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Given a matrix $A$ I want to find a vector $\vec{x}$ such that every element of $A\vec{x}$ is strictly positive. Also, the columns of $A$ do not span the full space, so if I were to just naively pick some $\vec{y}$ with all positive entries, I could not in general find a solution for $A\vec{x} = \vec{y}$. Is there a method guaranteed to find a feasible point if one exists? Bonus points if it's a matrix-free method, so I only have to evaluate matrix-vector products, no pseudoinverses or factorizations. I suspect that this can be set up as a convex program, but I'm not sure how.

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Where does $A$ come from? Does it have any particular structure? –  Daryl Jul 25 '12 at 2:19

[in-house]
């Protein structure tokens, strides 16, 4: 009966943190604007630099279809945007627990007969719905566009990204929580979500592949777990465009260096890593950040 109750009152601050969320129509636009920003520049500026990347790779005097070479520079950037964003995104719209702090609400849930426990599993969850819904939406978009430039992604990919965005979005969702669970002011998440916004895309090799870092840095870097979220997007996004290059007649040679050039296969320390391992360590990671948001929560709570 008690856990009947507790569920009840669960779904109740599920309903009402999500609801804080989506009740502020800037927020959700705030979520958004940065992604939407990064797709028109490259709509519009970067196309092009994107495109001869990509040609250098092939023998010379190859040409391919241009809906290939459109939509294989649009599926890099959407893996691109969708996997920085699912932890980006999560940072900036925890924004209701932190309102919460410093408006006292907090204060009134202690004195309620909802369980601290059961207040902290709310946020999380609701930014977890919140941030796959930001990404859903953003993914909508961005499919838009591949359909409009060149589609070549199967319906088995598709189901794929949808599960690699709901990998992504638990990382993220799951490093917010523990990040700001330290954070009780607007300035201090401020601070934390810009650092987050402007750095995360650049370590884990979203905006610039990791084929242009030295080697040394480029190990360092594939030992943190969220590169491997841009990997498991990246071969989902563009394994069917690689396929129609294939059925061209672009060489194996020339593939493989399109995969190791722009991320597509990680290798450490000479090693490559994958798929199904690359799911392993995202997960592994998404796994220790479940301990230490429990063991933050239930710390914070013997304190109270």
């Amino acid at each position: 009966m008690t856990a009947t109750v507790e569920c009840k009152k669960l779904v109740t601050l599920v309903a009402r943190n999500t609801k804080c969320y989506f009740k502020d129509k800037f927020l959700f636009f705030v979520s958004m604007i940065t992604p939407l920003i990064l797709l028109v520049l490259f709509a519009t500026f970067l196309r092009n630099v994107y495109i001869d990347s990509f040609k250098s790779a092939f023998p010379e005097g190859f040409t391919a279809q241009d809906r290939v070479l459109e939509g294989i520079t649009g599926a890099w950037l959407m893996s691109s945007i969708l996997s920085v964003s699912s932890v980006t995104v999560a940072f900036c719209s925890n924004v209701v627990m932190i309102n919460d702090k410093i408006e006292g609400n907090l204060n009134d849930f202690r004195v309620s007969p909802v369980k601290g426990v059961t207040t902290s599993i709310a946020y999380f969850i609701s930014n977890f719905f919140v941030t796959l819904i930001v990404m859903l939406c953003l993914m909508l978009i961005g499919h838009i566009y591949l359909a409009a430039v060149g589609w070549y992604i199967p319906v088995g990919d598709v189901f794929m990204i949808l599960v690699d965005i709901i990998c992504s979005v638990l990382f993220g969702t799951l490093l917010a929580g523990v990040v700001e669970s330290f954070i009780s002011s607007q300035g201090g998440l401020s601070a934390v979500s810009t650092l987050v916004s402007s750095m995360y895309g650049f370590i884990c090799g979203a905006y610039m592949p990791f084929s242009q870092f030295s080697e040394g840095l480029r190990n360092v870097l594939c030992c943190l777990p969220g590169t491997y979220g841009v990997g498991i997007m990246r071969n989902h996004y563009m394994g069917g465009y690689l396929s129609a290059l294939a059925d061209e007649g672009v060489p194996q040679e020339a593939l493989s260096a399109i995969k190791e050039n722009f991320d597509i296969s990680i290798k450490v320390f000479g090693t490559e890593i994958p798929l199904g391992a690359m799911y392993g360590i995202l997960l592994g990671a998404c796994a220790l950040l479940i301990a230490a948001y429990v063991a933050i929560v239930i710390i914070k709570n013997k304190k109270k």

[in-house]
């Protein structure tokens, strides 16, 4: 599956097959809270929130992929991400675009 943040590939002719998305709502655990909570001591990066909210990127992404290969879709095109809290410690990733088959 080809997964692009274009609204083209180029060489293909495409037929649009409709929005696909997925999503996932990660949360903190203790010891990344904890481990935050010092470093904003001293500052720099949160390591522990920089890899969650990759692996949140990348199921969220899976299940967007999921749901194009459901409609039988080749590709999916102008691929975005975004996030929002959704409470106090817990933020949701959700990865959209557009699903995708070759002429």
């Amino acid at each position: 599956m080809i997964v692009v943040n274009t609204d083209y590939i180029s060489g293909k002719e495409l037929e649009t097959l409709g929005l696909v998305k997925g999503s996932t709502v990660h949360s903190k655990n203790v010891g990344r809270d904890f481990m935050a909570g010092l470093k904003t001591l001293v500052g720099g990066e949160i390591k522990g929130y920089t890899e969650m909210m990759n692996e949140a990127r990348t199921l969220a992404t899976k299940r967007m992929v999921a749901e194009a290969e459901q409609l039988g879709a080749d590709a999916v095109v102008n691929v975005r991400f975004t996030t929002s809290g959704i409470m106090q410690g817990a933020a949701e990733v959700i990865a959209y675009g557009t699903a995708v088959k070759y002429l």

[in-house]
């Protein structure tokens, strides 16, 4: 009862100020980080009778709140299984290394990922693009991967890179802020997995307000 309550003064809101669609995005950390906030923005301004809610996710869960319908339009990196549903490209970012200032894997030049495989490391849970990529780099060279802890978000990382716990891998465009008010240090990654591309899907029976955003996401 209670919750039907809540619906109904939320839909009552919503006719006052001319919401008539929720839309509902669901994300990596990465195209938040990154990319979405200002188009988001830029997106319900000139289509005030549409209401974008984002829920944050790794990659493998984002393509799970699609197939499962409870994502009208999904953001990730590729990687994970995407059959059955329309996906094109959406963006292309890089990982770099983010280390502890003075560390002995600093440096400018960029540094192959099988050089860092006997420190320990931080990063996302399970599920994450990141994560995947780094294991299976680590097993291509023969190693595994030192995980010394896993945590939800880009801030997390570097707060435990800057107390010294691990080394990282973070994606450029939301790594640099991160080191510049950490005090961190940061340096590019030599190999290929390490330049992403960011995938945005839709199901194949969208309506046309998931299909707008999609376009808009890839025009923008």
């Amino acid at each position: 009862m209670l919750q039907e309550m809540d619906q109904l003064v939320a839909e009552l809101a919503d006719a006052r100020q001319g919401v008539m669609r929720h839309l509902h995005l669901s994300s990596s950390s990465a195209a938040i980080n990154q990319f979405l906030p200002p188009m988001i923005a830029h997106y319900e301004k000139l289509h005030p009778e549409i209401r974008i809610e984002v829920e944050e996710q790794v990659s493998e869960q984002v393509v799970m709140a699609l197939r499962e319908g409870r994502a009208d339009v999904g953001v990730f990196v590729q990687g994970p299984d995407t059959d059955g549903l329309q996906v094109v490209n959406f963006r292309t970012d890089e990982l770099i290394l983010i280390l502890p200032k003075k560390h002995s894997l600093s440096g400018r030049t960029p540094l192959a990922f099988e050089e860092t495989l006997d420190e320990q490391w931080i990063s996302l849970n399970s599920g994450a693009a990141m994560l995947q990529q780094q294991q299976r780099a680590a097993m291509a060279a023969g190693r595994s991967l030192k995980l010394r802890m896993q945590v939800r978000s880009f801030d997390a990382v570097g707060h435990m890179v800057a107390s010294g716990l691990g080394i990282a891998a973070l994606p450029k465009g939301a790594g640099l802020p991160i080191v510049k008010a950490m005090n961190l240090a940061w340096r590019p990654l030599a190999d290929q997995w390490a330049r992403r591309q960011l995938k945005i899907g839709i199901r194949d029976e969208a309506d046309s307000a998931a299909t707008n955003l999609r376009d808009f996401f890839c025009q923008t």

It's a system identification problem. Really $\vec{x}$ is a matrix $X$, which I right-multiply by another matrix $U$, and then apply the adjoint of the linear operator that constructs a block-Hankel matrix. If I can find $\vec{x}$ such that $XU$ is positive, then it should work. –  David Pfau Jul 25 '12 at 2:58
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Maybe try solving the linear program $\min_{\alpha,x} \{ \alpha | - \sum_{j=1}^n A_{i,j} x_j \leq \alpha , \ i=1,\cdots, n \}$? If the minimum is $<0$ then you have an answer, otherwise you know no such $x$ exists. –  copper.hat Jul 25 '12 at 3:11
    
Equivalently, you want a vector $x$ that has positive dot product with every row of the matrix. So it's a question of whether the intersection of open halfspaces determined by the row vectors is nonempty. –  user31373 Jul 26 '12 at 3:12

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